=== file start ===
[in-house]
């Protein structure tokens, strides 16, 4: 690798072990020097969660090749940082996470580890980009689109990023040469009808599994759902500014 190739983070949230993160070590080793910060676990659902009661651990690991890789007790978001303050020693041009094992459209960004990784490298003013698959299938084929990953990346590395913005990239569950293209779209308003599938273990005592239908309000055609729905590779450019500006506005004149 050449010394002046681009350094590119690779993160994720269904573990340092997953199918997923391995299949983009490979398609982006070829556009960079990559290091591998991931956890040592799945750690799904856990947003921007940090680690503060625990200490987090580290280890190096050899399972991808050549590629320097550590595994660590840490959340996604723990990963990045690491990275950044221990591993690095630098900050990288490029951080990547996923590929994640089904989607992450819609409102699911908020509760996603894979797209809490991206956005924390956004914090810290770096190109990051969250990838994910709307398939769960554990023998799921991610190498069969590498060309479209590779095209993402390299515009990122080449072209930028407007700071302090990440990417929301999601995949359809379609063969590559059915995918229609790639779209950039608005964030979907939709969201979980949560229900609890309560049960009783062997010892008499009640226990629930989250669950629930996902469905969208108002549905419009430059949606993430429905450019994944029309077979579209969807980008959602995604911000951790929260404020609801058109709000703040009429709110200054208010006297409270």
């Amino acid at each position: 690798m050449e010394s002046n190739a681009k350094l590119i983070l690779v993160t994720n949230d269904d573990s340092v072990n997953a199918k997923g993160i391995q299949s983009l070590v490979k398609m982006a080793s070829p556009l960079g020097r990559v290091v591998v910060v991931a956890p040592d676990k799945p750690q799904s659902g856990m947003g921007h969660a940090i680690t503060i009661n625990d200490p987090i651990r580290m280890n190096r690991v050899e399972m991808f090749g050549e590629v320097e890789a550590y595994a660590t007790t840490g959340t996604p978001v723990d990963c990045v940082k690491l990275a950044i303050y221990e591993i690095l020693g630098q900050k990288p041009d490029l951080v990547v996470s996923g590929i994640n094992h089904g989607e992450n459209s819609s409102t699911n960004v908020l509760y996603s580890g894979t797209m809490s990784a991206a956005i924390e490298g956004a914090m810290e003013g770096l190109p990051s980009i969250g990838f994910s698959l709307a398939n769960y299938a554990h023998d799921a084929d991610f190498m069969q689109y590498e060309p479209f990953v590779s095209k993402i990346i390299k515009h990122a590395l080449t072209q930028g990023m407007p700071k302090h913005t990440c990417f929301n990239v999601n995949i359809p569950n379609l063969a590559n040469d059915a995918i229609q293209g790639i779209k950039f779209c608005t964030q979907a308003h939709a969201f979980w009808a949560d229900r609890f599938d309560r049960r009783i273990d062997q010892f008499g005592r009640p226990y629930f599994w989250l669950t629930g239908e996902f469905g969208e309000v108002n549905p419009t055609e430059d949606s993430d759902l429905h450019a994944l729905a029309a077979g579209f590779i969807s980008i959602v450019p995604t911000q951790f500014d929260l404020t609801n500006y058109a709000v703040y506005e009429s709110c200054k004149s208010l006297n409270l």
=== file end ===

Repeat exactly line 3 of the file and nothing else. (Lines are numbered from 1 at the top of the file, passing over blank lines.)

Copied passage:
């Amino acid at each position: 690798m050449e010394s002046n190739a681009k350094l590119i983070l690779v993160t994720n949230d269904d573990s340092v072990n997953a199918k997923g993160i391995q299949s983009l070590v490979k398609m982006a080793s070829p556009l960079g020097r990559v290091v591998v910060v991931a956890p040592d676990k799945p750690q799904s659902g856990m947003g921007h969660a940090i680690t503060i009661n625990d200490p987090i651990r580290m280890n190096r690991v050899e399972m991808f090749g050549e590629v320097e890789a550590y595994a660590t007790t840490g959340t996604p978001v723990d990963c990045v940082k690491l990275a950044i303050y221990e591993i690095l020693g630098q900050k990288p041009d490029l951080v990547v996470s996923g590929i994640n094992h089904g989607e992450n459209s819609s409102t699911n960004v908020l509760y996603s580890g894979t797209m809490s990784a991206a956005i924390e490298g956004a914090m810290e003013g770096l190109p990051s980009i969250g990838f994910s698959l709307a398939n769960y299938a554990h023998d799921a084929d991610f190498m069969q689109y590498e060309p479209f990953v590779s095209k993402i990346i390299k515009h990122a590395l080449t072209q930028g990023m407007p700071k302090h913005t990440c990417f929301n990239v999601n995949i359809p569950n379609l063969a590559n040469d059915a995918i229609q293209g790639i779209k950039f779209c608005t964030q979907a308003h939709a969201f979980w009808a949560d229900r609890f599938d309560r049960r009783i273990d062997q010892f008499g005592r009640p226990y629930f599994w989250l669950t629930g239908e996902f469905g969208e309000v108002n549905p419009t055609e430059d949606s993430d759902l429905h450019a994944l729905a029309a077979g579209f590779i969807s980008i959602v450019p995604t911000q951790f500014d929260l404020t609801n500006y058109a709000v703040y506005e009429s709110c200054k004149s208010l006297n409270l």